- Square Retail POS Features
- Integrations & Add-Ons
- Customer Service & Support
- Compatible Credit Card Processors
- Square For Retail POS Reviews & Complaints
- Final Verdict
Square For Retail Pricing
Square for Retail’s pricing structure for the Plus app is simple: $60 per month per location. There is no extra cost for additional registers at the same location. Square charges 2.5% + $0.10 per sale for Retail Plus customers. Merchants who process $250,000 per year may qualify for custom pricing.
Square also offers a Square for Retail Free plan, which has fewer features and in-person processing at 2.6% + $0.10. The free version of Square for Retail does not include Team Plus (advanced employee management), though you can add it to your account for a fee of $35/month or use Square’s free Team Management plan.
|Information Point||Square For Retail Free||Square For Retail Plus|
|Additional Locations||Free||$60/month per location|
|Additional Registers (At The Same Location)||Free||Free|
|Basic Team Management||Free||Free|
|Advanced Team Management (Team Plus)||$35/month||Free|
|In-Person Processing||2.6% + $0.10||2.5% + $0.10|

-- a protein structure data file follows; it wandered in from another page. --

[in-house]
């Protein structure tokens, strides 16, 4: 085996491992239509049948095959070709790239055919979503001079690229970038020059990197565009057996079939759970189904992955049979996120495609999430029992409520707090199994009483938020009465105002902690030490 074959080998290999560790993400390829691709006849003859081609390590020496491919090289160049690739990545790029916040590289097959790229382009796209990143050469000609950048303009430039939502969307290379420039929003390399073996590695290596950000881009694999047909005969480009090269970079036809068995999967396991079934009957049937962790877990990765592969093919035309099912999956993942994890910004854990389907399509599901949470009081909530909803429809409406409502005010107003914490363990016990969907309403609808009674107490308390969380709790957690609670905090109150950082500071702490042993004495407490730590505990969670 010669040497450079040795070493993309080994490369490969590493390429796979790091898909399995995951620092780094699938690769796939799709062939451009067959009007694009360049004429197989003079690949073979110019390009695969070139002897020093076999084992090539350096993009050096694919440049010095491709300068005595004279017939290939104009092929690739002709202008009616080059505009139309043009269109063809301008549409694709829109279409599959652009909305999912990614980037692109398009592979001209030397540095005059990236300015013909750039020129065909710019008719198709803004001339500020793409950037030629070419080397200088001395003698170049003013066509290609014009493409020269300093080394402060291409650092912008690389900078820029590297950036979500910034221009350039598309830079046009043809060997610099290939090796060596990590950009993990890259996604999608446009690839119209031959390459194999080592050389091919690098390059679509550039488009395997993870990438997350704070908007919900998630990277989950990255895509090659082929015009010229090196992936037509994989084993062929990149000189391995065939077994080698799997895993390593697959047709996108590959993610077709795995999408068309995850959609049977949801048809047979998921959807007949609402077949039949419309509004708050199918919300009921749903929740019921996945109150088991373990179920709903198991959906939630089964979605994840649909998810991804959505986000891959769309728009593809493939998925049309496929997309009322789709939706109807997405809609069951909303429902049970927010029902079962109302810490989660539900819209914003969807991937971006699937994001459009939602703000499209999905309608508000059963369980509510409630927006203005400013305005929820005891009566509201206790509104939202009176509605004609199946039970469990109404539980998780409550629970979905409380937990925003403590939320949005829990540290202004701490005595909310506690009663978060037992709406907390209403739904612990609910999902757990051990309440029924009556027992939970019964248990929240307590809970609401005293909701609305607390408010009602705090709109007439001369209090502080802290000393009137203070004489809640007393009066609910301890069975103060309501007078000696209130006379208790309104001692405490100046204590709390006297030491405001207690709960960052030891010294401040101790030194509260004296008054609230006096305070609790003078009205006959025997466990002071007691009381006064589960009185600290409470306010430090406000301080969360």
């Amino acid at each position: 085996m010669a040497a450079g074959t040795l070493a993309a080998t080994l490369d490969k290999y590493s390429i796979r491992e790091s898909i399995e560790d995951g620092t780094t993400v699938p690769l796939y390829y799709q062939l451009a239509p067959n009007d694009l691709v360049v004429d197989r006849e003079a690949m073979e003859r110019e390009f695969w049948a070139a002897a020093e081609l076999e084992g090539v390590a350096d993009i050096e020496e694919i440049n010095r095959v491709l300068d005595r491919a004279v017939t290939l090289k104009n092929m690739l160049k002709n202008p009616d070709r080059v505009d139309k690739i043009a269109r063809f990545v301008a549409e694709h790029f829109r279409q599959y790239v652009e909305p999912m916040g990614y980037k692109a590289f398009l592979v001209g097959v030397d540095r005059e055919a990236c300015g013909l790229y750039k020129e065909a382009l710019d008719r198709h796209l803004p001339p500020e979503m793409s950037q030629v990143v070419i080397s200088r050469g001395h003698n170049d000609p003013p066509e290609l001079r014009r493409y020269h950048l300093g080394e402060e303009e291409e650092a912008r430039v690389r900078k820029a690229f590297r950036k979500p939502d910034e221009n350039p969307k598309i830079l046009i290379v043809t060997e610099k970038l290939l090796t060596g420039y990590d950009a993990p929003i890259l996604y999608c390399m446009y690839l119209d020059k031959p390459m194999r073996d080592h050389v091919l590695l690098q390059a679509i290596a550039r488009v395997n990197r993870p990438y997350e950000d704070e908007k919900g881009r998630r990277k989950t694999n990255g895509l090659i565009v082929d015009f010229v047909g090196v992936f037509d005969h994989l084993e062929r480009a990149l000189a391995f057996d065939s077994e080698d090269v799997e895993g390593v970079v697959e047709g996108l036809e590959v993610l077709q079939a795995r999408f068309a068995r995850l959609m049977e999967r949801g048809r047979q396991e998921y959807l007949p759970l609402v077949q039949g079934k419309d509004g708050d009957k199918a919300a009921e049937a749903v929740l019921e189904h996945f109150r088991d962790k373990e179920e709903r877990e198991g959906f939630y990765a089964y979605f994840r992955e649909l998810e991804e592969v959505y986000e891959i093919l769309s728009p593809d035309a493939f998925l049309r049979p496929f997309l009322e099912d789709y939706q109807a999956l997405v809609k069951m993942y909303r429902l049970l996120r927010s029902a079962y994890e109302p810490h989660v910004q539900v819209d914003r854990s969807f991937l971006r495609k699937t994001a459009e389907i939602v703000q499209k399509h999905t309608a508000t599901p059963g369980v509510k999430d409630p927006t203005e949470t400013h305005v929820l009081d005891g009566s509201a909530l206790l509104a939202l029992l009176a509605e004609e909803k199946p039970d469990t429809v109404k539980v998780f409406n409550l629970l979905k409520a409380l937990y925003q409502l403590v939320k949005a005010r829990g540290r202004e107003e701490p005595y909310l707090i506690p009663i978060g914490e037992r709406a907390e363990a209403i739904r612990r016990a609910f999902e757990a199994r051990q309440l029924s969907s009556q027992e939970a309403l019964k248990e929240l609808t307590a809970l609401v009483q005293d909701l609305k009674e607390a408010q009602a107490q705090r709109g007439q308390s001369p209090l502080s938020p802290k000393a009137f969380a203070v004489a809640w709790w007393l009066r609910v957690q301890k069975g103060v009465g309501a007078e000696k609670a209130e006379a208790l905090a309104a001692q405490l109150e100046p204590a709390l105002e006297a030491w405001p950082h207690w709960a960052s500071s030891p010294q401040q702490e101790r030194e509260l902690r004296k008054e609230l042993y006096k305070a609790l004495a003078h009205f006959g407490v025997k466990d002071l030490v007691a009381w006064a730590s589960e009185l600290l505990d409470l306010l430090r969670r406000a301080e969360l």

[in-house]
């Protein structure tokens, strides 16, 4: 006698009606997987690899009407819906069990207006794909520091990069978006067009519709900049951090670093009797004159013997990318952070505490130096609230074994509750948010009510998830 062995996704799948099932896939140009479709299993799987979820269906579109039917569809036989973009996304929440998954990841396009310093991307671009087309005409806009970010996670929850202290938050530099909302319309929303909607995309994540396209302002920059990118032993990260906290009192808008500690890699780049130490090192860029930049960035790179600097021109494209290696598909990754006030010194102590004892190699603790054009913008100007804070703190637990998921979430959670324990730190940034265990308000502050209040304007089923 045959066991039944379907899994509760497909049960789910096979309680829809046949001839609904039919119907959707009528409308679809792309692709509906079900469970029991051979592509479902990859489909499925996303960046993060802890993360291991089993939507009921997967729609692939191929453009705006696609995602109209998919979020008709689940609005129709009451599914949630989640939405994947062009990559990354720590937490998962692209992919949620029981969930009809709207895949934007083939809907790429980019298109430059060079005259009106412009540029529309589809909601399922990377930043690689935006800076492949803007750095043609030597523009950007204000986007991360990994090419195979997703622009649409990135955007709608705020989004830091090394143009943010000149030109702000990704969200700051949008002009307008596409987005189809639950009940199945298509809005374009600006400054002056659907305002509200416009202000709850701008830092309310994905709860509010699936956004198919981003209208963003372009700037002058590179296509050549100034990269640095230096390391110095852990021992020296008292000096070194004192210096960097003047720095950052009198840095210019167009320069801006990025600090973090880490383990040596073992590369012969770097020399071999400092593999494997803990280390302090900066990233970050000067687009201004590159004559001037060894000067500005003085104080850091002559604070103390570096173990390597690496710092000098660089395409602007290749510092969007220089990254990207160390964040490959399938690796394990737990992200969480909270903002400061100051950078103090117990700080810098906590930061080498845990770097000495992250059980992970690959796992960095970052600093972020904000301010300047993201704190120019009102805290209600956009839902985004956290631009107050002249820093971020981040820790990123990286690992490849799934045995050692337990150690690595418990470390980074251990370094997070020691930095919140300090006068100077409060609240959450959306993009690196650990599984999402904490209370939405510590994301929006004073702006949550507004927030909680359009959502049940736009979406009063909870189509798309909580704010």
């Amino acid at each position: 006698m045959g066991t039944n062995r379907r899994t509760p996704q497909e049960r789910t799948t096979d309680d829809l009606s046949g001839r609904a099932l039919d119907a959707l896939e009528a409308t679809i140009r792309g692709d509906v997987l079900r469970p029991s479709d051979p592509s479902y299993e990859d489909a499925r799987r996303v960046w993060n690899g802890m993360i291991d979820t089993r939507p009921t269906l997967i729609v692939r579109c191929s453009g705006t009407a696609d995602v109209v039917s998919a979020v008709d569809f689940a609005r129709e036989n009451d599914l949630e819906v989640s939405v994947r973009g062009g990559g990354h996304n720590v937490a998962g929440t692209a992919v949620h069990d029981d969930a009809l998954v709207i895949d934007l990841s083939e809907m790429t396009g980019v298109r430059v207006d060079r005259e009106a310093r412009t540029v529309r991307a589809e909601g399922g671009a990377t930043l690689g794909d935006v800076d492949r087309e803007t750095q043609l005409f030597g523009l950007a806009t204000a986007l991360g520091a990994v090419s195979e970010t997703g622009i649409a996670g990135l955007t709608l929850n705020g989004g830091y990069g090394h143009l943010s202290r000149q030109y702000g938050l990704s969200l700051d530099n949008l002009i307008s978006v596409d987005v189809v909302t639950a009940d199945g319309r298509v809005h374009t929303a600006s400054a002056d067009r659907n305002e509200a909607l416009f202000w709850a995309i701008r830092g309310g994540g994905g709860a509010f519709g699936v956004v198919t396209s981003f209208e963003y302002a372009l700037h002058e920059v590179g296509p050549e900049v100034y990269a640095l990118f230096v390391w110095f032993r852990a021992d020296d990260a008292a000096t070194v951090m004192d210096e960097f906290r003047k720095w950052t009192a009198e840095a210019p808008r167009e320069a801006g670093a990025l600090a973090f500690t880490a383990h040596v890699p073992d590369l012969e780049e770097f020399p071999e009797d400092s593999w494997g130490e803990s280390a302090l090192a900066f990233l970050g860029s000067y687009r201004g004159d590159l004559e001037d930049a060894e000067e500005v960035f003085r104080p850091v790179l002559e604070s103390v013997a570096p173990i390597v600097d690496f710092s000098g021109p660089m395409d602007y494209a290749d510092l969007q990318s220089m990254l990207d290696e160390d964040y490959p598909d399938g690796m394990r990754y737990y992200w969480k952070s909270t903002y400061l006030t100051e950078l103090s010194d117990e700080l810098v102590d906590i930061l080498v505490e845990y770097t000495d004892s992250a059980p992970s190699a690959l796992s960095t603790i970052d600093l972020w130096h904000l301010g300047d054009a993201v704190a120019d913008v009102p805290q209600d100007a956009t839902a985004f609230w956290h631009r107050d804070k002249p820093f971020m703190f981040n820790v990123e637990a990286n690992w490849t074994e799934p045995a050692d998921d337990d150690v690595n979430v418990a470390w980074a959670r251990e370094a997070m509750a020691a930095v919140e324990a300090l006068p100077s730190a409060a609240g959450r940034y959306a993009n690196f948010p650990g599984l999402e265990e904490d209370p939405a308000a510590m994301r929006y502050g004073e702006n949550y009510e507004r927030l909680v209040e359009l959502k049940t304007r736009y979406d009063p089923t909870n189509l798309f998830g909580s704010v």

|Online Sales||2.9% + $0.30||2.9% + $0.30|
Square charges a different online sales rate: 2.9% + $0.30 on the free online store plan. If you want to know more about Square’s pricing, check out our article, How Much Does Square Charge, or read our full Square review.
There are no commitments or long-term contracts required. Square for Retail Plus offers users the company’s standard 30-day free trial, but you should note that payment processing fees still apply.
Cloud-Based Or Locally-Installed
The Square Retail system is cloud-based, meaning all your information is stored on Square’s servers and transferred to your device via the cloud every time you sign in. The Square Retail front-end register can be accessed via the iPad app. The back-office dashboard and virtual terminal can be accessed through any device with an internet connection.
Both the free and paid versions of Square for Retail have an offline mode that lets you continue to take credit card payments even if you lose your internet connection.
The developers of this dedicated Square retail POS have focused on creating an extensive inventory management system that can be accessed with a search bar along with beefed-up reports.
While the Square Retail app integrates with several restaurant management systems, it doesn’t offer the major features that a restaurant or small cafe needs. I highly recommend that restaurateurs look into other more restaurant-specific systems.